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Thread: SLES 10 SP4 guest slowly in SLES 11 SP4 host - high si

  1. SLES 10 SP4 guest slowly in SLES 11 SP4 host - high si

    Hi,

    i have a SLES 10 SP4 guest running slowly in a SLES 11 SP4 host. The guest is running a small web application with a MySQL DB, an apache webserver and some perl scripts. The DB is not really busy, maybe some hundreds requests per day.
    But the system performs slowly, especially on a console. Connecting with ssh, e.g. top need between 2 and 3 seconds to refresh its output. It's really not funny to work on the console.
    The system has 4 virtual cpus and 8gb of ram. System was before a physical system which was migrated to a vm. The physical system just has 2 cpu's but is running fine. The host is very performanent, 8 cores and 96gb of ram. The host is running fine, no performance problem. And the guest is not a heavy load for it. It's KVM. Vmx flag is set on the host cores.
    What i see is that the guest has constantly high si in top.

    Here a typical example:

    top - 14:12:31 up 38 min, 9 users, load average: 0.81, 0.69, 0.60
    Tasks: 111 total, 2 running, 109 sleeping, 0 stopped, 0 zombie
    Cpu0 : 0.0%us, 1.6%sy, 0.0%ni, 95.6%id, 0.0%wa, 0.0%hi, 2.8%si, 0.0%st
    Cpu1 : 1.1%us, 1.1%sy, 0.0%ni, 86.8%id, 3.9%wa, 0.0%hi, 7.1%si, 0.0%st
    Cpu2 : 0.6%us, 0.6%sy, 0.0%ni, 58.7%id, 0.0%wa, 5.2%hi, 34.8%si, 0.0%st
    Cpu3 : 0.3%us, 0.3%sy, 0.0%ni, 85.8%id, 0.0%wa, 0.3%hi, 13.2%si, 0.0%st
    Mem: 7995120k total, 1122420k used, 6872700k free, 75368k buffers
    Swap: 2104472k total, 0k used, 2104472k free, 790208k cached

    You see, the system isn't doing much. Very little IO, just a little bit load in user and system context, but much si.
    How can i find out from where this si come from ? IIRC correctly, i had this problem already. I updated the system completely to SLES 11 SP4,
    and the high si were history. But this was just for test, the system needs to be a SLES 10 SP4.
    Maybe the kernel or some modules are the culprit ? I tried to update only the kernel, but it's not possible.
    Tons of dependencies.

    Thanks for any help.


    Bernd

  2. #2

    Re: SLES 10 SP4 guest slowly in SLES 11 SP4 host - high si

    I have not seen this, but I also do not know that I have ever had SLES 10
    as a KVM guest, where I have had SLES 11 and 12 as such, both with at
    least the 3.x kernel.

    One thread I found online said another user was helped with a similar
    kernel (version) by changing the clock settings on the guest:

    https://www.centos.org/forums/viewtopic.php?t=17663

    I have not had to hack kernel clock settings for a while, but "a while"
    means back to the SLES 9 or 10 days, so maybe this is valid for you after
    all; if nothing else it's a simple test.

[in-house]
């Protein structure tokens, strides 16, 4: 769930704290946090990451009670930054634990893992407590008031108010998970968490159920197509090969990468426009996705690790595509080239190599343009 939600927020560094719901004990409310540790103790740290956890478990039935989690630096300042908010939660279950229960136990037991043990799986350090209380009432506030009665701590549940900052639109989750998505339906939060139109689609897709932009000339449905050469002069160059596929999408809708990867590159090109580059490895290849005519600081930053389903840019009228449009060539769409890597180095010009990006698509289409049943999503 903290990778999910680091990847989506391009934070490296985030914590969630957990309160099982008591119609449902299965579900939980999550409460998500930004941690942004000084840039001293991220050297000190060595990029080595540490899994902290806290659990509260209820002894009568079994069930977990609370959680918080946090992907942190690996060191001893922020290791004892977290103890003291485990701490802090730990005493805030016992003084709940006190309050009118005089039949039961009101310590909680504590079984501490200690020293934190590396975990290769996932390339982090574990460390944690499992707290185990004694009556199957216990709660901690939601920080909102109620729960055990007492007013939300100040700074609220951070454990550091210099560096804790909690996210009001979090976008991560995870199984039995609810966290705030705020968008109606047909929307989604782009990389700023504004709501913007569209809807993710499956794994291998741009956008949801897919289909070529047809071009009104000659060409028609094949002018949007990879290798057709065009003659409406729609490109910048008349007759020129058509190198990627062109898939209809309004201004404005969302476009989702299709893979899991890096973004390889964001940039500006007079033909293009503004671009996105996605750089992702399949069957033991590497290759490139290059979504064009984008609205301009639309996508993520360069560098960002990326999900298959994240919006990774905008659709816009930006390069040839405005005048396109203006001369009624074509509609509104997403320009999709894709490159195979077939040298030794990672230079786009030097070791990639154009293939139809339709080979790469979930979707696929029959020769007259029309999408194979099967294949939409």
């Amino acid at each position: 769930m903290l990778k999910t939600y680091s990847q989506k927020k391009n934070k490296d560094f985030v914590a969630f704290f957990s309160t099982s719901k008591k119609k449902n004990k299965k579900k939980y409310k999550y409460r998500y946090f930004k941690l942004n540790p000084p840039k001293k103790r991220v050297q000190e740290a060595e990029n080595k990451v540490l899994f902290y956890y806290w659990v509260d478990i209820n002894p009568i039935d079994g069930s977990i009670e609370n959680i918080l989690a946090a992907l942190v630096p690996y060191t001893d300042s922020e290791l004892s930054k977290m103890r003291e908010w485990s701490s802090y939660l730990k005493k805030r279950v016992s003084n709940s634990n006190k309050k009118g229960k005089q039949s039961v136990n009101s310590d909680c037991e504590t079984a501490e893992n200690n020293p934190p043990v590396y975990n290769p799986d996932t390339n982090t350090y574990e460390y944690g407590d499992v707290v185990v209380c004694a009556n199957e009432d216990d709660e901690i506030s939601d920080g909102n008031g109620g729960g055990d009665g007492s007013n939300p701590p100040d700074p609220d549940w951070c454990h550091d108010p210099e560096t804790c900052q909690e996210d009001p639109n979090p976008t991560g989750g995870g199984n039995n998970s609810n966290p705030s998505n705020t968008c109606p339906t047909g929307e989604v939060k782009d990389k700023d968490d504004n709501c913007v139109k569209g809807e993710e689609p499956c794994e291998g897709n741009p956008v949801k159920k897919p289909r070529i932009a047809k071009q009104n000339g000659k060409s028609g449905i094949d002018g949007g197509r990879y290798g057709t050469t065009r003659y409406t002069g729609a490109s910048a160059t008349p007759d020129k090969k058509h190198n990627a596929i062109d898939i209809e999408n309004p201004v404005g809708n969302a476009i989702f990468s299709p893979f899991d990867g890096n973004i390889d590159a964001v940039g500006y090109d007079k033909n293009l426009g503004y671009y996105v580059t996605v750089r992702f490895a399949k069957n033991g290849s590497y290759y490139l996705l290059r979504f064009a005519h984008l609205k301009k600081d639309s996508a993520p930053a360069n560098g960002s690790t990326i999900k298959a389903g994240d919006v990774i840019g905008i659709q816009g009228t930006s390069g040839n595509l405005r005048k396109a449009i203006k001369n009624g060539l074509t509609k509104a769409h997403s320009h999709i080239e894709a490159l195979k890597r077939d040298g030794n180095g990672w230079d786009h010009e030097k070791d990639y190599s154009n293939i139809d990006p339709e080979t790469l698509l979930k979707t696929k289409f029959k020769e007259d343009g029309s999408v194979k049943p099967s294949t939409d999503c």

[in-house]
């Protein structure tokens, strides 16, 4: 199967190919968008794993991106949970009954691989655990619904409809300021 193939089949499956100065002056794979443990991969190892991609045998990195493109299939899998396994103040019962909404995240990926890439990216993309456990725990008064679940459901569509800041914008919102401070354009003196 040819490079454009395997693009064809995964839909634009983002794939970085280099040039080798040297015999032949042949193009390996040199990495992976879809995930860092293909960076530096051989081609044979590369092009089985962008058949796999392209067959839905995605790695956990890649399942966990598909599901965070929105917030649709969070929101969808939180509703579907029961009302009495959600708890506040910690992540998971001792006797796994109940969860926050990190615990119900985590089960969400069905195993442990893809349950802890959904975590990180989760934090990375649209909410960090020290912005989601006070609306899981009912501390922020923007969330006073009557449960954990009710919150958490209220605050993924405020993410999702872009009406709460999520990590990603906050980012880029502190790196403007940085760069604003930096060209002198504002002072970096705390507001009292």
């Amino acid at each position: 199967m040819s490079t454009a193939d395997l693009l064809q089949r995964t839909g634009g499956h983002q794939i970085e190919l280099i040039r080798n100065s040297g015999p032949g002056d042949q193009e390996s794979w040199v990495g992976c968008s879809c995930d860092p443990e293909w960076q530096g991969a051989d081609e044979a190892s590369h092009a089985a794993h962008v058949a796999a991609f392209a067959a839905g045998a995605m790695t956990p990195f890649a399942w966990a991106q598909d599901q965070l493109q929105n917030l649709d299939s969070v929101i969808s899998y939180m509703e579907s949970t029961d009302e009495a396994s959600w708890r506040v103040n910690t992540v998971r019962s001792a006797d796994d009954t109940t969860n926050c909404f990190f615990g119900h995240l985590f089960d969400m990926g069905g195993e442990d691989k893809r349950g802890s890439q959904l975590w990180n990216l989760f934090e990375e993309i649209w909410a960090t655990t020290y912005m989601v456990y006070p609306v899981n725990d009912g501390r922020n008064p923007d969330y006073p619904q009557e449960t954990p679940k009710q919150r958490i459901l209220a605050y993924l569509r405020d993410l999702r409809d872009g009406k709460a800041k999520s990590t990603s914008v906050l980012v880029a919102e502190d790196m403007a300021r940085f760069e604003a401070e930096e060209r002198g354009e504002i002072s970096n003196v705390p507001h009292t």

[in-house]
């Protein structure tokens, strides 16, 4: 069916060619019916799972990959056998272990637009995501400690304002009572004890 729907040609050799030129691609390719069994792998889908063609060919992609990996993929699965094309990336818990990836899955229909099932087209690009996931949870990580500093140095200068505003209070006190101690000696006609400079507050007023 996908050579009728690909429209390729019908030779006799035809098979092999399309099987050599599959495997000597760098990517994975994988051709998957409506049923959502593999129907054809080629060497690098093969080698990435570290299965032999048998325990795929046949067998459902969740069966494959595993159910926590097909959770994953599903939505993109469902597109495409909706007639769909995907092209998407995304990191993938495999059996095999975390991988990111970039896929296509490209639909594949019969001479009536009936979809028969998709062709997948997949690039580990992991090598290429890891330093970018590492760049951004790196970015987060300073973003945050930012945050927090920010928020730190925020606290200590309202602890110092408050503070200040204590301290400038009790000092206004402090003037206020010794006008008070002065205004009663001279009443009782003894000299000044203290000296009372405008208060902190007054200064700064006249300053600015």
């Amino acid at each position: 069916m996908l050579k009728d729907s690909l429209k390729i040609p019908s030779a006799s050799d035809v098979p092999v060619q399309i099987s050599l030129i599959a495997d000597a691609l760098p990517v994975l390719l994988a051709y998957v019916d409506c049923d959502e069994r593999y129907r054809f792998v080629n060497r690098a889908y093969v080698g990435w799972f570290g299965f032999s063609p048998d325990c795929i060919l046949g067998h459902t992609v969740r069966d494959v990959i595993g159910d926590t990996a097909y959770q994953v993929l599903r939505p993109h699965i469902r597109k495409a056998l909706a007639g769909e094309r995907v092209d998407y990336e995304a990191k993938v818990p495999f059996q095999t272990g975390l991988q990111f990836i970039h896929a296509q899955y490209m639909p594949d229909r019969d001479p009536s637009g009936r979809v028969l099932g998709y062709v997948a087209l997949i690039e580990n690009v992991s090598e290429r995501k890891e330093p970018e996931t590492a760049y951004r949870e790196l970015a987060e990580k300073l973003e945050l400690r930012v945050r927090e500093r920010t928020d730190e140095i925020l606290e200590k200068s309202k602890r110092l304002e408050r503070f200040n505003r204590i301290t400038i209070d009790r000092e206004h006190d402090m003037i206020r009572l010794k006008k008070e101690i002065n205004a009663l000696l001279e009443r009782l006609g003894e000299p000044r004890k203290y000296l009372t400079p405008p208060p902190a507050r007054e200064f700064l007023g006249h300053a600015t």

I found another thread that indicated a qemu patch had been submitted to
    help with si being high due to network traffic, but your box doesn't sound
    busy enough to warrant that.... still who knows. If it is "just" a simple
    LAMP box, have you considered upgrading? In my experience these types of
    upgrades are really easy and low risk, with the hardest part being keeping
    downtime to a minimum as you move over the last (if applicable) database
    changes going form the old to new systems, but even that can be really
    simple depending on the application's use of the DB.

    --
    Good luck.

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  3. Re: SLES 10 SP4 guest slowly in SLES 11 SP4 host - high si

    Hi ab,

    unfortunately that didn't help. Still high si. Is there a way to find the reason for that ? It's just a "simple" Lamp but ...
    Although it's not heavily utilized, it's really absolut buisness-critical. Downtime over the day must not happen.
    And the developer who cared about it has left us and we will get no substitute. My collegue and i really don't want to upgrade it,
    because we can't be absolut sure that new versions of mysql, perl and apache don't interfere the application.
    And we are both no perl developers. And the app is very mighty, it has a lot of functionality. Testing every function is like hell,
    and we surely will oversee some. That's the problem. Downtime in the evening or at the weekend could last for hours,
    that's not the point.

    Bernd

  4. #4

    Re: SLES 10 SP4 guest slowly in SLES 11 SP4 host - high si

    Bummer; I have never, as far as I know, seen an issue with si being high,
    so I do not have a lot of experience there, thus my results all being from
    Google last time.

    I understand the simple-yet-critical argument; having the original
    developer gone is painful but that is where you are. If you can come up
    with a couple reliable ways to monitor the system, and test the critical
    functions fairly quickly, I think your best bet is probably still to
    upgrade. The nice thing about this type of setup, usually, is that you
    can copy it to a new system, pound it with tests for an hour/day/week, and
    then when you are ready to swap over just refresh the data in the database
    and update DNS pointers (hopefully clients are using DNS) or change IP